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The Plato Papers: A Novelby Peter Ackroyd
Synopses & Reviews
From the imagination of one of the most brilliant writers of our time and bestselling author of The Life of Thomas More, a novel that playfully imagines how the "modern" era might appear to a thinker seventeen centuries hence.
At the turn of the 38th century, London's greatest orator, Plato, is known for his lectures on the long, tumultuous history of his now tranquil city. Plato focuses on the obscure and confusing era that began in A.D. 1500, the Age of Mouldwarp. His subjects include Sigmund Freud's comic masterpiece "Jokes and Their Relation to the Subconscious," and Charles D.'s greatest novel, "The Origin of Species." He explores the rituals of Mouldwarp, and the later cult of webs and nets that enslaved the population. By the end of his lecture series, however, Plato has been drawn closer to the subject of his fascination than he could ever have anticipated. At once funny and erudite, The Plato Papers is a smart and entertaining look at how the future is imagined, the present absorbed, and the past misrepresented.
In a now peaceful thirty-eighth-century London, the city's greatest orator, Plato, reflects on the broad sweep of human history, in an inventive novel by the author of The Life of Thomas More and Hawksmoor. Reprint. 17,500 first printing.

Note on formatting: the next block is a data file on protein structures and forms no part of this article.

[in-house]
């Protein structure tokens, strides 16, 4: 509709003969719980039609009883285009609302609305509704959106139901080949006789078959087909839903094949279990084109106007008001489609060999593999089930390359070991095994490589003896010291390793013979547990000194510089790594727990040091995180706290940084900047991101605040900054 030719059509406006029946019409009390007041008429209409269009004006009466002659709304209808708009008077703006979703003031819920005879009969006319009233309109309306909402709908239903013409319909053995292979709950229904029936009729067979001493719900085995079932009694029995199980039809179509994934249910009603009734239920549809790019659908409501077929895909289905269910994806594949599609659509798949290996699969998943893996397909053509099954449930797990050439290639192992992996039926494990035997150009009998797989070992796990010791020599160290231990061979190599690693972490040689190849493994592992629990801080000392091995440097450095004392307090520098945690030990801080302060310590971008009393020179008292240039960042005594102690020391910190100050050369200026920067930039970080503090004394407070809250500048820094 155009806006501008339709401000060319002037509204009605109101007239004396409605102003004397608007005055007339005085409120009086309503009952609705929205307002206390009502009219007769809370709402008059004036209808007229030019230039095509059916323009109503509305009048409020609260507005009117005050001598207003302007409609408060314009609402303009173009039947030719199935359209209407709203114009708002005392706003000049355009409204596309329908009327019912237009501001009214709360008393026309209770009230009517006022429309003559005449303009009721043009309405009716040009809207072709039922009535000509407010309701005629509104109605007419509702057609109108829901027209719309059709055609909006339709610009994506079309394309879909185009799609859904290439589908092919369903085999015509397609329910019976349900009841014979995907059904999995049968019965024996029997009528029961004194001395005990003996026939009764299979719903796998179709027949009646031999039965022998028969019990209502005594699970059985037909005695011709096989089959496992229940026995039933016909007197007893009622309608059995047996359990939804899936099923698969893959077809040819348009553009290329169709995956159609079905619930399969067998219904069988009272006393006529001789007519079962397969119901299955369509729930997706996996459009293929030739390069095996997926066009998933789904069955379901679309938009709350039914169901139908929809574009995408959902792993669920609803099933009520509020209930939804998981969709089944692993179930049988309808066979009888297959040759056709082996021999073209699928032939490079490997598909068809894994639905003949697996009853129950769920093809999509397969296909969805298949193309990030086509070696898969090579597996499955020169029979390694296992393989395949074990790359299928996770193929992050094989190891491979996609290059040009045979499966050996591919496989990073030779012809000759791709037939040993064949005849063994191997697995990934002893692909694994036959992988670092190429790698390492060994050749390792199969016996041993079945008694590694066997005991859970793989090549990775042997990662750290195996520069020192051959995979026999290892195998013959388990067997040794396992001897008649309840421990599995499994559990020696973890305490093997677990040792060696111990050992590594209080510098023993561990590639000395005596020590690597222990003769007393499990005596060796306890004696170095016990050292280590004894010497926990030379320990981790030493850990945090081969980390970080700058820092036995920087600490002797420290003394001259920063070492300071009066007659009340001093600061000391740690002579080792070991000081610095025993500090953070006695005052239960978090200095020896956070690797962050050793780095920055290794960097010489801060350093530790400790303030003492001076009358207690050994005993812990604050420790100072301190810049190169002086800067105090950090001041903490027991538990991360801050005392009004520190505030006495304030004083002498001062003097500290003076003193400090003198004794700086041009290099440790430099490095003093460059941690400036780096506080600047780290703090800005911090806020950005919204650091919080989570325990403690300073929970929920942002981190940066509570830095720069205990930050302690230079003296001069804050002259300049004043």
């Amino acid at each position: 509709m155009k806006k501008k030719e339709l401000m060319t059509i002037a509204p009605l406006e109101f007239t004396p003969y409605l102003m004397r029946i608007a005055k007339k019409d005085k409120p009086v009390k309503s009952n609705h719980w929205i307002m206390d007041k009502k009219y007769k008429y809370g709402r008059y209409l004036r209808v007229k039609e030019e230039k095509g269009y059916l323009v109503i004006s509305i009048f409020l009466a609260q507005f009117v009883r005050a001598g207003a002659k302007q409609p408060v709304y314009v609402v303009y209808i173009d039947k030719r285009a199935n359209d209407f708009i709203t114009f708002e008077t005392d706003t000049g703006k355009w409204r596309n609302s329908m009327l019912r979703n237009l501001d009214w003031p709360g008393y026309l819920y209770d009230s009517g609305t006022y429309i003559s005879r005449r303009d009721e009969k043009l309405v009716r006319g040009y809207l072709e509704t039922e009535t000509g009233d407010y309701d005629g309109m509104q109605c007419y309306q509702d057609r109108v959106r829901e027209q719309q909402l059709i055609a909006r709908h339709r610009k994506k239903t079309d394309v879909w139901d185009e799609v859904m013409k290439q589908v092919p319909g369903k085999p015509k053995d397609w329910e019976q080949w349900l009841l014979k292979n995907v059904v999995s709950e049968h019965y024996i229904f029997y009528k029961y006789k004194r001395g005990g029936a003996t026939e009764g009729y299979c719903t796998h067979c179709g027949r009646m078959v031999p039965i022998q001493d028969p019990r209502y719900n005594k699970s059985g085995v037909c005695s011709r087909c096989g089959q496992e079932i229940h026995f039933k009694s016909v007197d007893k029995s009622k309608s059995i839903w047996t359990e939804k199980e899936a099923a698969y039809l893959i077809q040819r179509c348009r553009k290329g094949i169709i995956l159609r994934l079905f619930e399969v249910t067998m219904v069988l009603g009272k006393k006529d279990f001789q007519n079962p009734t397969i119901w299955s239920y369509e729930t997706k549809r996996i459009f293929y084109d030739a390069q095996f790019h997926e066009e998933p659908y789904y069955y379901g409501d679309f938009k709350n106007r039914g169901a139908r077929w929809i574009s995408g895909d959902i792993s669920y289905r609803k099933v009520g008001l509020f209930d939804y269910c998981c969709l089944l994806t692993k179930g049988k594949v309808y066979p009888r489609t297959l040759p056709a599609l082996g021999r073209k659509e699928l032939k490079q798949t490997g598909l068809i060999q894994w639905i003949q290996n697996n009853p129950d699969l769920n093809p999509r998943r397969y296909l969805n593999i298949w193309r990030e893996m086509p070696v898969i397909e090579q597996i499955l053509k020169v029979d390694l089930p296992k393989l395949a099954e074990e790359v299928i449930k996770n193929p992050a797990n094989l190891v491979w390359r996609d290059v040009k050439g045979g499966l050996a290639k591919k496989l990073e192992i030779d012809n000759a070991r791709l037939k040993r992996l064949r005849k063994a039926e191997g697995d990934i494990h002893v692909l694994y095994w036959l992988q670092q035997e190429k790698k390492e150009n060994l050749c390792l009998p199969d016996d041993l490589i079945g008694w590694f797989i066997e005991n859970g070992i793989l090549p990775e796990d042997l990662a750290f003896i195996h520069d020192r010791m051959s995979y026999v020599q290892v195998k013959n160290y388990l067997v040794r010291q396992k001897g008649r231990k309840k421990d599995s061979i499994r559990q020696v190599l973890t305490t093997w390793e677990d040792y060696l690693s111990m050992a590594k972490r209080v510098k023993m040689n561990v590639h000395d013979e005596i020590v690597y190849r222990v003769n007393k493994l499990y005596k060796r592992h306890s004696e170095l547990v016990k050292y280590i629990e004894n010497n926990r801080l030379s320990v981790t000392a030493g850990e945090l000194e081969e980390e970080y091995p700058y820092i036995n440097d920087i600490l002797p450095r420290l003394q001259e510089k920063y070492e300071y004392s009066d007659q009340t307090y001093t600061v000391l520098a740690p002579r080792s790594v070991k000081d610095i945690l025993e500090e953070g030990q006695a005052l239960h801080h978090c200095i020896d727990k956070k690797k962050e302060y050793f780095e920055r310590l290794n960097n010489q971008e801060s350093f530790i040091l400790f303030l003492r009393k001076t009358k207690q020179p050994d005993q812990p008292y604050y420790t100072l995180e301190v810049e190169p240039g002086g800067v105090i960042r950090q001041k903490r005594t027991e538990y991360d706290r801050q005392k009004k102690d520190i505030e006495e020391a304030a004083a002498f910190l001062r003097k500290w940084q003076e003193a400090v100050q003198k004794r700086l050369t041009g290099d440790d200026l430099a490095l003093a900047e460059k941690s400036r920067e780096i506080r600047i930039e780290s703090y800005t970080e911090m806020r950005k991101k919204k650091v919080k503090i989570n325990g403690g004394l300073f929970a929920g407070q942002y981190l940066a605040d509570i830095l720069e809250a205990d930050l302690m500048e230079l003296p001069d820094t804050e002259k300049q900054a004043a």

From the imagination of one of the most brilliant writers of our time and bestselling
About the Author
Peter Ackroyd is a bestselling writer of both fiction and nonfiction. His most recent books include the biographies Dickens, Blake, and Thomas More and the novels The Trial of Elizabeth Cree, Milton in America, and The Plato Papers. He has won the Whitbread Biography Award, the Royal Society of Literature’s William Heinemann Award (jointly), the James Tait Black Memorial Prize, and The Guardian fiction prize. He lives in London.
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